Real estate reform in India has been tough due to one primary reason—it is a sump for the black money that the nexus of the politician, bureaucrat, builder and broker generates. From buying cheap and then getting land use changed, to building roads and other infrastructure in certain areas, the location of airports are big money spinners for those inside the system. Non-tax paid income from other sources too finds its way into real estate, making the cash component of a second sale as high as 70% of the value. The political and administrative feet dragging has resulted in the big real estate crash that began around 2014 as prices soared to unsustainable levels.
As we look at the glossy ad push selling a dream reappear in our newspapers and digital media, should we believe the pitch again? Is it a good time to buy real estate? You need to remember three things about real estate.
One, while RERA is helping builders stay on course in the RERA compliant states, in other states, it is the wild-west still playing out. Stay away.
Two, even in the RERA compliant states, real estate prices are still too high. Real estate investors globally use a rough rule of thumb that says: buy at a yield of 10% and sell at 5%. Read more about this here: http://bit.ly/2HFm9yV. The yield is the annual rent you will get from the property divided by its market price. A flat that costs Rs2 crore and rents at Rs35,000 a month has a yield of 2.1%. So, the return on your investment of Rs2 crore is 2.1%. You are better off in a fixed deposit post-tax. You are much better off in a debt fund. You are far better off in a long-term product like an equity fund.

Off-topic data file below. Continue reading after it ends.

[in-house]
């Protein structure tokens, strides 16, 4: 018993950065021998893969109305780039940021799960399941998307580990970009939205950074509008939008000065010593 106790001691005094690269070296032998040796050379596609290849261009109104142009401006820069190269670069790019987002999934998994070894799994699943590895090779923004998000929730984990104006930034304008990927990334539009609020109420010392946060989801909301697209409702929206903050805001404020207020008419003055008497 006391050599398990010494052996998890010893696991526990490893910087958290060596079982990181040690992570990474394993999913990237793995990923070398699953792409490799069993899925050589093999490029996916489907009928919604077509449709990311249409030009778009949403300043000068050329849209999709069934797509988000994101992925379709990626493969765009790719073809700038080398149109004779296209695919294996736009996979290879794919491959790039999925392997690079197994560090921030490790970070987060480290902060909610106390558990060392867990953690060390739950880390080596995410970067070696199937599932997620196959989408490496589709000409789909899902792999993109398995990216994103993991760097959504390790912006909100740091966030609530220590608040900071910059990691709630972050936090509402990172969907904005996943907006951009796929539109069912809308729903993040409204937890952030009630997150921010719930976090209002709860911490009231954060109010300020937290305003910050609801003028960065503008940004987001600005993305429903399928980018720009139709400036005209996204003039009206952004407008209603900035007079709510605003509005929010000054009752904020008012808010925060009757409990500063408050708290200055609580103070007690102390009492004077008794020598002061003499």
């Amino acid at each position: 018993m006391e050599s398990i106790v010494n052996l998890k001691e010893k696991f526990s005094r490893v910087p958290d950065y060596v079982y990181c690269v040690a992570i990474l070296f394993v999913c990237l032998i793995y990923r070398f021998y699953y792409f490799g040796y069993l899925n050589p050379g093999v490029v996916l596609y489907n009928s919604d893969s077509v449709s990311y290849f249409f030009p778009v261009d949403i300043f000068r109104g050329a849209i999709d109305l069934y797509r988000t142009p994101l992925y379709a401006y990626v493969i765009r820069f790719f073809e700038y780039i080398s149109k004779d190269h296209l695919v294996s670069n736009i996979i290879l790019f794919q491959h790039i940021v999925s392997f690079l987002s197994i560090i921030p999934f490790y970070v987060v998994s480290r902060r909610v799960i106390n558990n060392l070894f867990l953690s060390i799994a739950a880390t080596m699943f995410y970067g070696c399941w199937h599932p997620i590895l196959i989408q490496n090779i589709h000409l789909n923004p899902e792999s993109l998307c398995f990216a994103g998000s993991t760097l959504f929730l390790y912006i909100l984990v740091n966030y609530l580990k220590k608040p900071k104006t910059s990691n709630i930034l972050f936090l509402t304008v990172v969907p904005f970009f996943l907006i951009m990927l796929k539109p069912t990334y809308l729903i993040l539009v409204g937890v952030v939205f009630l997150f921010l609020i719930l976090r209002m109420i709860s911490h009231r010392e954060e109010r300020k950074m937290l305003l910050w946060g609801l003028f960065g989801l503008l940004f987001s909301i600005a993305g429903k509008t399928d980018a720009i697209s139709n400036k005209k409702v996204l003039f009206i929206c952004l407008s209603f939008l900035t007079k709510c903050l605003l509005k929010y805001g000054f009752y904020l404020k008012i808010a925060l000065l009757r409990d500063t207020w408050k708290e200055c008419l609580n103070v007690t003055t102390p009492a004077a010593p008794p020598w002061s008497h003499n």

Three, reconsider your real estate preference over financial products such as equity funds. Real estate and gold were products to buy when the market had few other options. You have moved ahead of your parents’ habits, world views and lifestyle, why stay stuck in a poor asset because your dad did? Treat real estate the way you treat any other long-term asset and apply the same metrics of cost, tax, return and holding period. Stop looking at returns from real estate point to point and feeling good about it. A doubling of your property value means little if it happened over 15 years. Learn to look at return on an investment on an annualised basis. If money has doubled over 15 years, you have made an average annual return of 4.7%. And this is pre-maintenance costs and taxes.
RERA is a big step forward in India to clean up the mess in real estate, but it will take time for all the states to comply with it and for the impact to bring order in the real estate market.
Monika Halan writes on household finance, policy and regulation. She is consulting editor Mint. She can be reached at email@example.com.
The column was edited on 18 April 2018 to update the legal status of builders’ cases
Editor's Picks »
- What ABB India’s performance in June quarter says about capex growth
- Bajaj Finance does well in Q1 even as competition hots up
- Kotak Mahindra Bank: The perils of being priced to perfection
- Higher cane price crushes hopes of sugar mills
- Market optimism before 2019 general election: History may not repeat itself